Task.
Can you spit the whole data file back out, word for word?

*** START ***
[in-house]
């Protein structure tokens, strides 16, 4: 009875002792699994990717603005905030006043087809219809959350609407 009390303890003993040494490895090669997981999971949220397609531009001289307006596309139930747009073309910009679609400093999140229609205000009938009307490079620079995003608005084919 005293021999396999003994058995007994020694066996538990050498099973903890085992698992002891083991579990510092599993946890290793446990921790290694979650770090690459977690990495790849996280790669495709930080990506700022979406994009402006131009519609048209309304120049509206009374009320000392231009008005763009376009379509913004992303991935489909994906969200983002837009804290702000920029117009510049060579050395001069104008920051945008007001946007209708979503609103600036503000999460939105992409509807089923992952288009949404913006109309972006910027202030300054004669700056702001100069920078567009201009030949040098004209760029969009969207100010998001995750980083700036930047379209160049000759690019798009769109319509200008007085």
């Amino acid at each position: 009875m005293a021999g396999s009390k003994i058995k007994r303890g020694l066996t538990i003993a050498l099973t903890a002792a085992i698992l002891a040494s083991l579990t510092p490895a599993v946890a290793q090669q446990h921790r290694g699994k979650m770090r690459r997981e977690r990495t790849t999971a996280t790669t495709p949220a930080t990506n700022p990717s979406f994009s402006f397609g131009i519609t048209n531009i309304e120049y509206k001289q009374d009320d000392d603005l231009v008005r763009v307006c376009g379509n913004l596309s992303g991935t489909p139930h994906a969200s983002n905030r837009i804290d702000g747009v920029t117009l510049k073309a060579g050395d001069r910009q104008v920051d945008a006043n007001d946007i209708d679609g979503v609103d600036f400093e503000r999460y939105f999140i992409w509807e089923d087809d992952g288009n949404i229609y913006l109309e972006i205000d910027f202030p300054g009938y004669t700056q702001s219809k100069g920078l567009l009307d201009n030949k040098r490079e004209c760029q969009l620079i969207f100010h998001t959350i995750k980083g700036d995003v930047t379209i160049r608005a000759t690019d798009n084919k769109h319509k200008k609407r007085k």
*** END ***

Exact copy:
[in-house]
């Protein structure tokens, strides 16, 4: 009875002792699994990717603005905030006043087809219809959350609407 009390303890003993040494490895090669997981999971949220397609531009001289307006596309139930747009073309910009679609400093999140229609205000009938009307490079620079995003608005084919 005293021999396999003994058995007994020694066996538990050498099973903890085992698992002891083991579990510092599993946890290793446990921790290694979650770090690459977690990495790849996280790669495709930080990506700022979406994009402006131009519609048209309304120049509206009374009320000392231009008005763009376009379509913004992303991935489909994906969200983002837009804290702000920029117009510049060579050395001069104008920051945008007001946007209708979503609103600036503000999460939105992409509807089923992952288009949404913006109309972006910027202030300054004669700056702001100069920078567009201009030949040098004209760029969009969207100010998001995750980083700036930047379209160049000759690019798009769109319509200008007085």
């Amino acid at each position: 009875m005293a021999g396999s009390k003994i058995k007994r303890g020694l066996t538990i003993a050498l099973t903890a002792a085992i698992l002891a040494s083991l579990t510092p490895a599993v946890a290793q090669q446990h921790r290694g699994k979650m770090r690459r997981e977690r990495t790849t999971a996280t790669t495709p949220a930080t990506n700022p990717s979406f994009s402006f397609g131009i519609t048209n531009i309304e120049y509206k001289q009374d009320d000392d603005l231009v008005r763009v307006c376009g379509n913004l596309s992303g991935t489909p139930h994906a969200s983002n905030r837009i804290d702000g747009v920029t117009l510049k073309a060579g050395d001069r910009q104008v920051d945008a006043n007001d946007i209708d679609g979503v609103d600036f400093e503000r999460y939105f999140i992409w509807e089923d087809d992952g288009n949404i229609y913006l109309e972006i205000d910027f202030p300054g009938y004669t700056q702001s219809k100069g920078l567009l009307d201009n030949k040098r490079e004209c760029q969009l620079i969207f100010h998001t959350i995750k980083g700036d995003v930047t379209i160049r608005a000759t690019d798009n084919k769109h319509k200008k609407r007085k």